Something intrigued me about Brooke, she was a fresh face and one I hadn’t seen much; she had a gorgeous look and was tall. We soon became friends via social media and when I put out a casting call for my workshop, to my surprise Brooke was one of the first to jump on board. I really needed a model with some experience for the workshop, but I figured I’d give Brooke a shot. Photographers coming at you from every direction and fighting of cold weather isn’t an easy thing, but Brooke pulled it off. She worked hard and gave it her best; so much, that I knew I need to get some one on one time with her.
So in a rush before the holidays, I inked a shoot on the books. We exchanged ideas and a team formed. I brought on board the amazing and very trusted makeup artist Isidro Valencia. Also, Sarah Julien, the young and very hungry new stylist in the scene. I spent a couple of hours pulling some look ideas and we expanded on it.
When the day of the shoot came around, I setup two backdrops, the Oliphant canvas and a Fashion Gray seamless. Our first looks we played with real raw emotion and natural makeup. I wanted soaking wet hair and a very sultry attitude. We played “whip your hair back and forth” for about 30 minutes, until we had the right shot. I liked the drama of one light and the Oliphant canvas served as a perfect background as always.
I knew Brooke hadn’t served much time in front of the lens, but this was the time to really work with her and break her out of the shell. I worked her pretty hard and she was a real trooper. Brooke took direction well and listened, many models have trouble with that. After we knocked out the first look, we moved onto a more dramatic second look. Big hair, bold makeup and a very fashion forward selection of clothing.
I wanted to go with a strong black and white, full body, but really wanted to highlight Brooke’s legs. I knew I needed more than just one light to do it. So I setup a Profoto D1 with a large softbox camera right and then stacked two Alien Bee B800’s with stripboxes directly under for one soft tall line of light. This line of light put a strong shadow behind her for the very high fashion look as well as not to mention a sweet catch-light in her eyes. Once Brooke stepped on the backdrop we started molding poses. About 10 minutes in, Sarah noticed Brooke had locked in something unique, I noticed it immediately and we knew it was the one. We mastered it. Making sure the pose, clothing and light was perfect and I snapped 4 frames and set the camera aside.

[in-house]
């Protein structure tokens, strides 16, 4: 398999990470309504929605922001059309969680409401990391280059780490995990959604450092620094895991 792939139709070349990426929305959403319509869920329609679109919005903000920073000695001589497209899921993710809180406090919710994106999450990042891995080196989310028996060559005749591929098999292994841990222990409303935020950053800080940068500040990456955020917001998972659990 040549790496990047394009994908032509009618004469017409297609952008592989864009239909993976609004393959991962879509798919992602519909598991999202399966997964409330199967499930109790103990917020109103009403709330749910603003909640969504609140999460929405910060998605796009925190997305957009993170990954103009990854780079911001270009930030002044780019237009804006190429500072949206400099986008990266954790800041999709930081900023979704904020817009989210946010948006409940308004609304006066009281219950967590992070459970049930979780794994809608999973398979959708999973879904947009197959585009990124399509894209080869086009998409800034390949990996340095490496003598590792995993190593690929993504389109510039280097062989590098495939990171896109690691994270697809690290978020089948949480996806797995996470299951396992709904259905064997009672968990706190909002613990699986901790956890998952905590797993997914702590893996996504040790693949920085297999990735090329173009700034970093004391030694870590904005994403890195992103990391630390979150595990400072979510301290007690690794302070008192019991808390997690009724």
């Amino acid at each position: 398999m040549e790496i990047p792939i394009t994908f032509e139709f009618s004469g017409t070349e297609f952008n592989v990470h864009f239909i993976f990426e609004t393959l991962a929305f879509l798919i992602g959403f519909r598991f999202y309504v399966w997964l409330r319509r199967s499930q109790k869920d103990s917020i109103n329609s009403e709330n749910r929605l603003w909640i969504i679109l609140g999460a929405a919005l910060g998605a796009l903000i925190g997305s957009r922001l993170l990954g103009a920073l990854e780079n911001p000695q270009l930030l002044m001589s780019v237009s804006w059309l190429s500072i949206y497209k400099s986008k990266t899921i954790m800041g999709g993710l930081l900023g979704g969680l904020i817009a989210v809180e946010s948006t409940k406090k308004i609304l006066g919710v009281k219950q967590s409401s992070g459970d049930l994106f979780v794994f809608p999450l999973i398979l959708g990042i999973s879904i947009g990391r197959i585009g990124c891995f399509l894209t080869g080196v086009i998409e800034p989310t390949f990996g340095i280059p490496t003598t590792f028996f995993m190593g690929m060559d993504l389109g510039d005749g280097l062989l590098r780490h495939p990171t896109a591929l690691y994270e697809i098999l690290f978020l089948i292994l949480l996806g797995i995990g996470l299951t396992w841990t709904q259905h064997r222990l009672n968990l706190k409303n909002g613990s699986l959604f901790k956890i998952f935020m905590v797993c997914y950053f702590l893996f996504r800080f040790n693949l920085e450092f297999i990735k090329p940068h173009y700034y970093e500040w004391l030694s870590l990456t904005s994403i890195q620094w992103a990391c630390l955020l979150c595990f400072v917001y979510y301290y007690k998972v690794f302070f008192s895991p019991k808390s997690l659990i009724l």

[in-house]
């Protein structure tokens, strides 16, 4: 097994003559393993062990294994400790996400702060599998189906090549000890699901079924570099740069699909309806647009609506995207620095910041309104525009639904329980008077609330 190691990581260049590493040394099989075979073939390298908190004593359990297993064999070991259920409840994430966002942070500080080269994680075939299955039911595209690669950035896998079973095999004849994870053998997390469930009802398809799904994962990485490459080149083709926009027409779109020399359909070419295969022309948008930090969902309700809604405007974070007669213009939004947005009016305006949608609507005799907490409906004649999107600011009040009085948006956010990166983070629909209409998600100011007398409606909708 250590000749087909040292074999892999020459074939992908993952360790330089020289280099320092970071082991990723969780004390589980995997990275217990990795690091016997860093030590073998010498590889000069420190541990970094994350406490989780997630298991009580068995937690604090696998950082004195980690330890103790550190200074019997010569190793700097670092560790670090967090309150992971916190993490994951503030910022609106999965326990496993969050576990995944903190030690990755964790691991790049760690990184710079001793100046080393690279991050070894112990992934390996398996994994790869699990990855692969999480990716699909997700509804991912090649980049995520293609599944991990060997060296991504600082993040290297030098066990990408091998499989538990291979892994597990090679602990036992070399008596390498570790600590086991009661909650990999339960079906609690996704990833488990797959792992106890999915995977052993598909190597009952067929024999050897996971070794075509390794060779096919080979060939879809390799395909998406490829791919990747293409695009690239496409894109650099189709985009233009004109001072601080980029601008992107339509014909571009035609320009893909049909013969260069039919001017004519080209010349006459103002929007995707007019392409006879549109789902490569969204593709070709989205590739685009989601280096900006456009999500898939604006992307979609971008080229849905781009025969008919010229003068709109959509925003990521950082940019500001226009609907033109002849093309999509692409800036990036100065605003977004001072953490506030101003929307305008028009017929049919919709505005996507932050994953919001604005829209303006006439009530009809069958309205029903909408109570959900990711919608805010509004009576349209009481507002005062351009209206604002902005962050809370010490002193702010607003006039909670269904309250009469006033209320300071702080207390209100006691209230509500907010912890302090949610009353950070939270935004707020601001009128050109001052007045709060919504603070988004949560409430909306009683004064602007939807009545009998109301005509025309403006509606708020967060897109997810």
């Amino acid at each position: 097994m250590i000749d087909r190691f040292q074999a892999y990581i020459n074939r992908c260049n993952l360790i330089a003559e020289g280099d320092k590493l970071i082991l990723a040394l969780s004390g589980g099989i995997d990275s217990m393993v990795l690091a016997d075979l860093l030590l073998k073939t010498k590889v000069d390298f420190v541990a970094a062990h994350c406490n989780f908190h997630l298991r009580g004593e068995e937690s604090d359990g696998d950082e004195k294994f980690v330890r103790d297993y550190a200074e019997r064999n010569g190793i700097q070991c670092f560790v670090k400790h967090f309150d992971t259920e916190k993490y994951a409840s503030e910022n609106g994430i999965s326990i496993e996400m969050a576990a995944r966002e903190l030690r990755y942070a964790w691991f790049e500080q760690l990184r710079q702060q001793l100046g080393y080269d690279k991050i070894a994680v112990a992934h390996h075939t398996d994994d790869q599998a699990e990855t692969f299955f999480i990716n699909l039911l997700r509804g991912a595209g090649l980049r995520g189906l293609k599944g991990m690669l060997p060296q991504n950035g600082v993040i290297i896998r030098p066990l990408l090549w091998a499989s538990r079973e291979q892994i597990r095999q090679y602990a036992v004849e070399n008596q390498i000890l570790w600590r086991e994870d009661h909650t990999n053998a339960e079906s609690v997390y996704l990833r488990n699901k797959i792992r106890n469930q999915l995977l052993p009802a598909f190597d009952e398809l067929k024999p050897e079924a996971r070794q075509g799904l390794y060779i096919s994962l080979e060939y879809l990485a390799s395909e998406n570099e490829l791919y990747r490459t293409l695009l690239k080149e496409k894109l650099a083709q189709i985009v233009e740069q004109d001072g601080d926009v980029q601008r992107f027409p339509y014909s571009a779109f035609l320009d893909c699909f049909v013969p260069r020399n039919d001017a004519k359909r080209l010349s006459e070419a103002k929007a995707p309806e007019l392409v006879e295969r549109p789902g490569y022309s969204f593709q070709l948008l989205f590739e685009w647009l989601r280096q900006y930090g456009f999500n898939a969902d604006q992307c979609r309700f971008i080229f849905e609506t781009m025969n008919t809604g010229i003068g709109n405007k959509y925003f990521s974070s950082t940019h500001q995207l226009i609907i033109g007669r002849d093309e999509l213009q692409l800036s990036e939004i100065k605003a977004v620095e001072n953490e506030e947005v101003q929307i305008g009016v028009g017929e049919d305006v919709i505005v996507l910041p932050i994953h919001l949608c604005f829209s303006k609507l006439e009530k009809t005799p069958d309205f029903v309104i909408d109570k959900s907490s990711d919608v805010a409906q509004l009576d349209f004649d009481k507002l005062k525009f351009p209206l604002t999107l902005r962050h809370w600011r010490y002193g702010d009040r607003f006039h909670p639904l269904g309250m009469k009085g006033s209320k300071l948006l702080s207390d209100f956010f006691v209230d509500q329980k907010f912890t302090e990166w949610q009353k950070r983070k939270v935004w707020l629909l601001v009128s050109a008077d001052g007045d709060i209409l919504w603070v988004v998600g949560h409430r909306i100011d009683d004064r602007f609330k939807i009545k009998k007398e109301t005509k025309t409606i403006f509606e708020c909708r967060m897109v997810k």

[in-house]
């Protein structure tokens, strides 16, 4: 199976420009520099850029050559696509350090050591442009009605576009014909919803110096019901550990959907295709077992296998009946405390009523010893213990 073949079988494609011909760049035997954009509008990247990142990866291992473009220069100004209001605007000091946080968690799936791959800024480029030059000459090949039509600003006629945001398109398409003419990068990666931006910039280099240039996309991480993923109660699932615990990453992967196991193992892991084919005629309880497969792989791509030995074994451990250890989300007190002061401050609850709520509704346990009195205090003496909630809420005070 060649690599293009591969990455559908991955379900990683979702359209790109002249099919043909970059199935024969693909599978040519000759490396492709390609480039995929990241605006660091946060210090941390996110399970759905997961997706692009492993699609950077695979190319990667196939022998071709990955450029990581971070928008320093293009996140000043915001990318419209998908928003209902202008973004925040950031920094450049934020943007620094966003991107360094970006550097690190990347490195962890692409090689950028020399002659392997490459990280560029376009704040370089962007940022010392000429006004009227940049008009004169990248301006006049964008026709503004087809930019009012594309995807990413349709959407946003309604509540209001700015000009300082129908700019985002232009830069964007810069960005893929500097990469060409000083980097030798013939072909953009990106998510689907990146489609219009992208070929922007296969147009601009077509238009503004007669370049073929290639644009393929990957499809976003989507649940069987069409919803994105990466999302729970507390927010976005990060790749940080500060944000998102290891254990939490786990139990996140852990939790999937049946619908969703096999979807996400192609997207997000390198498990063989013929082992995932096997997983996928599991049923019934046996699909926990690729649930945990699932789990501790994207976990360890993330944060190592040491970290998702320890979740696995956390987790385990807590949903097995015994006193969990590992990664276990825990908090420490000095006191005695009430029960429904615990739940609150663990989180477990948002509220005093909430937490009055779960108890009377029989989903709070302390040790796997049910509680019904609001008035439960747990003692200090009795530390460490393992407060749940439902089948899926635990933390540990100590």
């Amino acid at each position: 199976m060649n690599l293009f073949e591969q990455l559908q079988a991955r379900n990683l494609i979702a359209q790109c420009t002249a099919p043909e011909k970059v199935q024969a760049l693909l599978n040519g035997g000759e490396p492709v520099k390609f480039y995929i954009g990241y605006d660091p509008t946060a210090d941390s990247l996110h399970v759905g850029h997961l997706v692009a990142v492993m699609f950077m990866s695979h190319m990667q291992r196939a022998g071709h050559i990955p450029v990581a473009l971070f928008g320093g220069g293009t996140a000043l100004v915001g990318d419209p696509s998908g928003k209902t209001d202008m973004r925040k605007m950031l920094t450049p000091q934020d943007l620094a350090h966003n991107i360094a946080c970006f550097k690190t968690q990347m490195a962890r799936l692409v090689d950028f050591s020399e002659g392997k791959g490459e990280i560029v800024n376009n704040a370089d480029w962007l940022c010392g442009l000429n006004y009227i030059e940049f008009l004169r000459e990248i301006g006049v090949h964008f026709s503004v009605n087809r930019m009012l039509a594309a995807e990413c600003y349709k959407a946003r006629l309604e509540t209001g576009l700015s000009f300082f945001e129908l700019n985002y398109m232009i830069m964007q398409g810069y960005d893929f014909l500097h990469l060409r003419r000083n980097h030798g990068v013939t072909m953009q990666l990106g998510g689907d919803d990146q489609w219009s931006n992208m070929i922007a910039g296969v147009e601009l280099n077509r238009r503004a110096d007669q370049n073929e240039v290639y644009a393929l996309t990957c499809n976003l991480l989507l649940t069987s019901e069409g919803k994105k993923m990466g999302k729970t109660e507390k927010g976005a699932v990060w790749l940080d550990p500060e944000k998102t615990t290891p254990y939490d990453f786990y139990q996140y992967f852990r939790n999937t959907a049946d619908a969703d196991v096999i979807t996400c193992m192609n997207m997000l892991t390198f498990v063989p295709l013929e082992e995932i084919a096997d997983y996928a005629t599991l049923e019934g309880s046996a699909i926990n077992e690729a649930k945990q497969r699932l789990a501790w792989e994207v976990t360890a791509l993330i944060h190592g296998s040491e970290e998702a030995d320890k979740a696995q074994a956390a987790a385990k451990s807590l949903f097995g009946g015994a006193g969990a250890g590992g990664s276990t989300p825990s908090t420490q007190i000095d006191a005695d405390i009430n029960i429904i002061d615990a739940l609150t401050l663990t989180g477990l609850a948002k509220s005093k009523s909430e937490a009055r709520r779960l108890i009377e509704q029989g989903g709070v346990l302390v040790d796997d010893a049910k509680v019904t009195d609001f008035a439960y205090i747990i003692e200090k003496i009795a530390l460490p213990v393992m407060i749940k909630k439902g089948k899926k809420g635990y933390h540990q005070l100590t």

I got up off the ground and walked outside. The studio was stale and we already nailed the shot. I didn’t feel the need to try and top what we had already shot. As I perused the surrounding area, I noticed a long fence line that we’re backed by some very ominous cloud cover. Although we didn’t have much options as we we’re right in the middle of a office parking lot. But, we got creative and used the fence in several different ways, until finally landing on a composition I felt would work well. I shot everything wide open at f/1.2 to blur the background and cranked the shutter to compensate. The aesthetic that was coming through reminded me of a London bridge or some sort of “Chanel” advertisement. Once we hit the pose and expression, we called it a wrap.
I always strive for imperfect perfection. Something that creates stimulation or mood. Editing plays a large role in that, but with these images, I wanted something that could square up with any major publication or advertisement. However, I really didn’t exactly know how I wanted to accomplish that. When I imported them in Photoshop, I just saw something in my head and did the best I could to replicate it. The point is; all it takes is a small vision or picture in your head, with that vision, do your best to bring it to reality. Once its reality, all of that hard work is instantly worth it.